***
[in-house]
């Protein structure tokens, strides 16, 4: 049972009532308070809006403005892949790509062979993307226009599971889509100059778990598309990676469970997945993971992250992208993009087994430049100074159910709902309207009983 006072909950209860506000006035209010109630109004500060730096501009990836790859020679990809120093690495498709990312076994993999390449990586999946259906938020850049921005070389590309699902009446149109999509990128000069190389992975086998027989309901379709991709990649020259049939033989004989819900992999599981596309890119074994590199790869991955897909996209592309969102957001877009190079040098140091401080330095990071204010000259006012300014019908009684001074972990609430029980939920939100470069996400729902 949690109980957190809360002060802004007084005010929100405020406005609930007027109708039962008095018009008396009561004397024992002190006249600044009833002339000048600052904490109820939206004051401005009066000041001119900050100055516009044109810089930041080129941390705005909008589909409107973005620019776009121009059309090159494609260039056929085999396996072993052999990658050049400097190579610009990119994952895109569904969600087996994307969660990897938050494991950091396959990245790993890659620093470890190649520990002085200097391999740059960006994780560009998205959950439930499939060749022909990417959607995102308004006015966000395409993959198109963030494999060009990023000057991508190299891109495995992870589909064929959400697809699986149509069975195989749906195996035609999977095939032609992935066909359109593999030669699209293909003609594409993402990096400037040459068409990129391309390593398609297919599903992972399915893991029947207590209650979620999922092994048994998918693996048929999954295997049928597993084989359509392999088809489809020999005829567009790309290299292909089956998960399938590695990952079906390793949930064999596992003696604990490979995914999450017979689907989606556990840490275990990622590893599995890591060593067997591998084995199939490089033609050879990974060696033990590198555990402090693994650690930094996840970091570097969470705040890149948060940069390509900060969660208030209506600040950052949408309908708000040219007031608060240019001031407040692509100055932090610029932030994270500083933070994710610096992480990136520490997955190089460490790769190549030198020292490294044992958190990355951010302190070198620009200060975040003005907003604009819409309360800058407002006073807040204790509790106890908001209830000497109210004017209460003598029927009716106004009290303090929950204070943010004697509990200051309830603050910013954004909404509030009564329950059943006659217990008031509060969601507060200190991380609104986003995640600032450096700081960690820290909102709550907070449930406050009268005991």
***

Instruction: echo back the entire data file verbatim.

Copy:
[in-house]
């Protein structure tokens, strides 16, 4: 049972009532308070809006403005892949790509062979993307226009599971889509100059778990598309990676469970997945993971992250992208993009087994430049100074159910709902309207009983 006072909950209860506000006035209010109630109004500060730096501009990836790859020679990809120093690495498709990312076994993999390449990586999946259906938020850049921005070389590309699902009446149109999509990128000069190389992975086998027989309901379709991709990649020259049939033989004989819900992999599981596309890119074994590199790869991955897909996209592309969102957001877009190079040098140091401080330095990071204010000259006012300014019908009684001074972990609430029980939920939100470069996400729902 949690109980957190809360002060802004007084005010929100405020406005609930007027109708039962008095018009008396009561004397024992002190006249600044009833002339000048600052904490109820939206004051401005009066000041001119900050100055516009044109810089930041080129941390705005909008589909409107973005620019776009121009059309090159494609260039056929085999396996072993052999990658050049400097190579610009990119994952895109569904969600087996994307969660990897938050494991950091396959990245790993890659620093470890190649520990002085200097391999740059960006994780560009998205959950439930499939060749022909990417959607995102308004006015966000395409993959198109963030494999060009990023000057991508190299891109495995992870589909064929959400697809699986149509069975195989749906195996035609999977095939032609992935066909359109593999030669699209293909003609594409993402990096400037040459068409990129391309390593398609297919599903992972399915893991029947207590209650979620999922092994048994998918693996048929999954295997049928597993084989359509392999088809489809020999005829567009790309290299292909089956998960399938590695990952079906390793949930064999596992003696604990490979995914999450017979689907989606556990840490275990990622590893599995890591060593067997591998084995199939490089033609050879990974060696033990590198555990402090693994650690930094996840970091570097969470705040890149948060940069390509900060969660208030209506600040950052949408309908708000040219007031608060240019001031407040692509100055932090610029932030994270500083933070994710610096992480990136520490997955190089460490790769190549030198020292490294044992958190990355951010302190070198620009200060975040003005907003604009819409309360800058407002006073807040204790509790106890908001209830000497109210004017209460003598029927009716106004009290303090929950204070943010004697509990200051309830603050910013954004909404509030009564329950059943006659217990008031509060969601507060200190991380609104986003995640600032450096700081960690820290909102709550907070449930406050009268005991």